Finance Director - Locomotive Software Limited

I worked with my brother Chris and his business partner Richard Clayton providing management expertise to help them develop their computer programming business partnership and then as Finance Director of Locomotive Software Limited.

1980 to 1984

Initially I helped Chris with accounting, sales taxes and income tax accounting for his self employed consultancy business.

Then I helped Richard and Chris to develop a business plan, and to obtain financing, for a project to buid and sell an add-on card for the IBM PC.

1984 to 1994

When Chris and Richard formed Locomotive Software Limited in 1984 I took on the roles of Company Secretary and Finance Director or CFO.

By the early 1990's Turnover was in excess of £ 1.4 million (approx $2 million) and there were 15 employees.


My responsibilities were:

  • Accounting
  • Management Accounting
  • Cash Management
  • Financial Planning

A brief history of Locomotive Software Limited

Locomotive was formed on Valentine's Day 1984, by Richard Clayton and Chris Hall, to formalize their business partnership and to sell a Microsoft Basic clone, the first Mallard BASIC, to Acorn Computers.

The first version was run-only and intended to be shipped with Acorn's "Compact Software" (small business accounting products). It ran under Digital Research's CP/M operating system on Acorn Computers' Z-80 add-on board for the BBC Microcomputer and it included a Jetsam B*-tree keyed access filing system to improve the performance of Compact Software.

Speed was the essential characteristic of both of these projects. The LNER A4 class 4468 Mallard locomotive was the fastest steam locomotive in the world, so naturally Mallard was the name given to the product developed for Acorn.

Chris and Richard had been working on a plan to build an add-on board for the IBM PC using National Semiconductor's NS16032 CPU (later called the 32016!) - I had worked with them to develop the business plan using SuperCalc, a forerunner of Excel, and we had arranged funding under a Government grant. The Acorn contract was the "bird in the hand" and the PC add-on board was not pursued.

Locomotive then developed the Locomotive BASIC Interpreter which was shipped, built into ROM, on the Amstrad Colour Personal Computer CPC range (think Commodore 64) between 1984 and 1990. Locomotive also ported CP/M onto the CPC.

LocoScript, the company's next major product was developed for the Amstrad Personal Computer Wordprocessor (Amstrad PCW) which was conceived as a replacement for the secretary/typist.

LocoScript was the word-processing component to versions of the PCW sold between 1985 and 1995 (i.e. not the PCW16). Locomotive produced the firmware for the dot-matrix printer component of the PCW and ported a large number of font families which were sold separately by mail order as were a contacts manager and mail-merge program.

The company also ported CP/M onto the PCW and an updated Mallard BASIC which was optimised for database applications.

It included, for instance, full ISAM random-access file support and an integrated editor which supported the PCW's non-standard 90-column screen. Other Basic interpreters, at that time, did not have integrate editors and worked in three stages: edit, compile and run.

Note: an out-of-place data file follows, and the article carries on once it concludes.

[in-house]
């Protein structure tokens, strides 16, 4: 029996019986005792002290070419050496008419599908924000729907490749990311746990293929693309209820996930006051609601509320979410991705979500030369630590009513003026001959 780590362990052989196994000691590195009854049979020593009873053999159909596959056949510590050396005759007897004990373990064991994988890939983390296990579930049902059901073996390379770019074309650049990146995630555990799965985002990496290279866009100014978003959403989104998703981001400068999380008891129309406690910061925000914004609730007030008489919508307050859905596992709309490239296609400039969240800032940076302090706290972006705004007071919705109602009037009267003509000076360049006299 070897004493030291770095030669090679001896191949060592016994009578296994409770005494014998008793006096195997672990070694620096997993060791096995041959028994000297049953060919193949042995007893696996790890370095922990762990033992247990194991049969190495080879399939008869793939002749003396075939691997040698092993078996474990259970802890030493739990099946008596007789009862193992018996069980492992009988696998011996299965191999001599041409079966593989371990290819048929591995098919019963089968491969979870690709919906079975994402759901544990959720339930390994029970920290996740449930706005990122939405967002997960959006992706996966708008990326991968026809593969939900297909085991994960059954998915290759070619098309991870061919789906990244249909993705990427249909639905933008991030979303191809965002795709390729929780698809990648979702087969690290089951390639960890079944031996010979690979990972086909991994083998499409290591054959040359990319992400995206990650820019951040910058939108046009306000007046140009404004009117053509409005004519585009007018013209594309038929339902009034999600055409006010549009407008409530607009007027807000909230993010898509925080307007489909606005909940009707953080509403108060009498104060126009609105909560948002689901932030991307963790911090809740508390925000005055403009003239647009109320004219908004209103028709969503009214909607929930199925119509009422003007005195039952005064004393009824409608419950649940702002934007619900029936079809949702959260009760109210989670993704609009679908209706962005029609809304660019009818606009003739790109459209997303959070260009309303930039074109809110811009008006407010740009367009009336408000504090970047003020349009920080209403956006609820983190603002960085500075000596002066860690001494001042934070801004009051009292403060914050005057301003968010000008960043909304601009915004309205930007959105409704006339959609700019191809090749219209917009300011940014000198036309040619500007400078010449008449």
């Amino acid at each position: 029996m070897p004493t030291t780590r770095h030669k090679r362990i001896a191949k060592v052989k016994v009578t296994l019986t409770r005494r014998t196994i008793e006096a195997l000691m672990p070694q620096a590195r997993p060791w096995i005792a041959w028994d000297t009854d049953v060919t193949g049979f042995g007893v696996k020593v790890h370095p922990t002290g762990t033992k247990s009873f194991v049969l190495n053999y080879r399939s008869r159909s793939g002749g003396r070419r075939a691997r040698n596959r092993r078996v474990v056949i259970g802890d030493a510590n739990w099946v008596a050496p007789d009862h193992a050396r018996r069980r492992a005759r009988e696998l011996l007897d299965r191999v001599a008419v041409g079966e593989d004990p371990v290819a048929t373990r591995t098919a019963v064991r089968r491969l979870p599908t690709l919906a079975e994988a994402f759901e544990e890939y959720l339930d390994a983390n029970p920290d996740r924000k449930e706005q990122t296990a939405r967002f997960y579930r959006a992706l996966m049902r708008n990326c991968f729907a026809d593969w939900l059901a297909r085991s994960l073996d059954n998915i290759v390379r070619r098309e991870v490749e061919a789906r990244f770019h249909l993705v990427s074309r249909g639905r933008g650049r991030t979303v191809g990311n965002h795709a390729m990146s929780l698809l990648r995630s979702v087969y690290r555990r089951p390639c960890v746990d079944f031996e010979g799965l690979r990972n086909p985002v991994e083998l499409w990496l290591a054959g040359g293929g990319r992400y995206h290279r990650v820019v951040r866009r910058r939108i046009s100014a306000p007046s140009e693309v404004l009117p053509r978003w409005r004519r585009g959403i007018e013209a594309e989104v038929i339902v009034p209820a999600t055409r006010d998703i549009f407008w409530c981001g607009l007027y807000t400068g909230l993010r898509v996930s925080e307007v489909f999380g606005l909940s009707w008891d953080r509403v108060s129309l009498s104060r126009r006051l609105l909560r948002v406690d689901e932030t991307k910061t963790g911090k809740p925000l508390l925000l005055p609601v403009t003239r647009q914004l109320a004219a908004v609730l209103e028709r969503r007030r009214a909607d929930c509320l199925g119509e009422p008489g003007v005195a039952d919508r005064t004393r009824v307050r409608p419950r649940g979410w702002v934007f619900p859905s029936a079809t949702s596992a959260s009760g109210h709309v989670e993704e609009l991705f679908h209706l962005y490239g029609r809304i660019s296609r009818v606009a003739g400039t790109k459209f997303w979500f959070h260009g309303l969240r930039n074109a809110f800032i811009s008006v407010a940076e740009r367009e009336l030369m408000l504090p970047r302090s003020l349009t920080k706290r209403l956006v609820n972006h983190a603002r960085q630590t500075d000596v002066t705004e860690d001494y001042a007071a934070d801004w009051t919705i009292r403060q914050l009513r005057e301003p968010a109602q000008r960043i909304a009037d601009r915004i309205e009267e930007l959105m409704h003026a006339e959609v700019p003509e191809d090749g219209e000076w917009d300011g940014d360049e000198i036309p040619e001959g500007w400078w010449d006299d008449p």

When Amstrad took ownership of the Sinclair ZX Spectrum, Locomotive supplied Mallard Basic and ported CPM on the the ZX Spectrum +2, +2B and +3 computers.

Locomotive BASIC was adapted to run under Digital Research's GEM GUI (Graphical User Interface).

It is hard at this point in time to understand the significance of this development since GUI's are everywhere, but GEM pre-dated windows, although not Apple's GUI, and BASIC2 used four windows for coding, debugging, graphics and running code allowing the programmer to switch quickly from one to another. Basic2 was shipped on Amstrad's IBM PC-compatibles (Amstrad PC1512 and PC1640) from 1986 to 19xx

In 1986 the Company ported LocoScript to MS/DOS for PCs.

The arrival of the Windows operating system and the market presence of products such as WordPerfect and then Microsoft Word for Windows made LocoScript on MS/DOS uncompetitive. Digital Research's GEM lost out to Windows on the PC and BASIC2 lost out to Visual Basic.

By the early 1990's contribution analysis reports began to show a disturbing trend and it became clear that the company should develop in other directions if it were to survive.

The arrrival of the Internet provided that direction and the company's last product was the Turnpike Internet client for Windows an e-mail and news client and also a program for handling connection to the Internet.

In 1995, we sold the company to Demon Internet, a dial-up Internet access provider in the UK, which distributed Turnpike as their standard access software, e-mail and news client for many years.


Chris Hall and my memory of events aided by:

Wikipedia contributors, "Mallard BASIC," Wikipedia, The Free Encyclopedia, (accessed November 13, 2011).

Wikipedia contributors, "Locomotive Software," Wikipedia, The Free Encyclopedia, (accessed November 13, 2011).

Wikipedia contributors, "Locomotive BASIC," Wikipedia, The Free Encyclopedia, (accessed November 13, 2011).

Wikipedia contributors, "Amstrad CPC," Wikipedia, The Free Encyclopedia, (accessed November 13, 2011).

Wikipedia contributors, "Amstrad PCW," Wikipedia, The Free Encyclopedia, (accessed November 13, 2011).

Wikipedia contributors, "PC-1512," Wikipedia, The Free Encyclopedia, (accessed November 13, 2011).

Wikipedia contributors, "Turnpike (software)," Wikipedia, The Free Encyclopedia, (accessed November 13, 2011).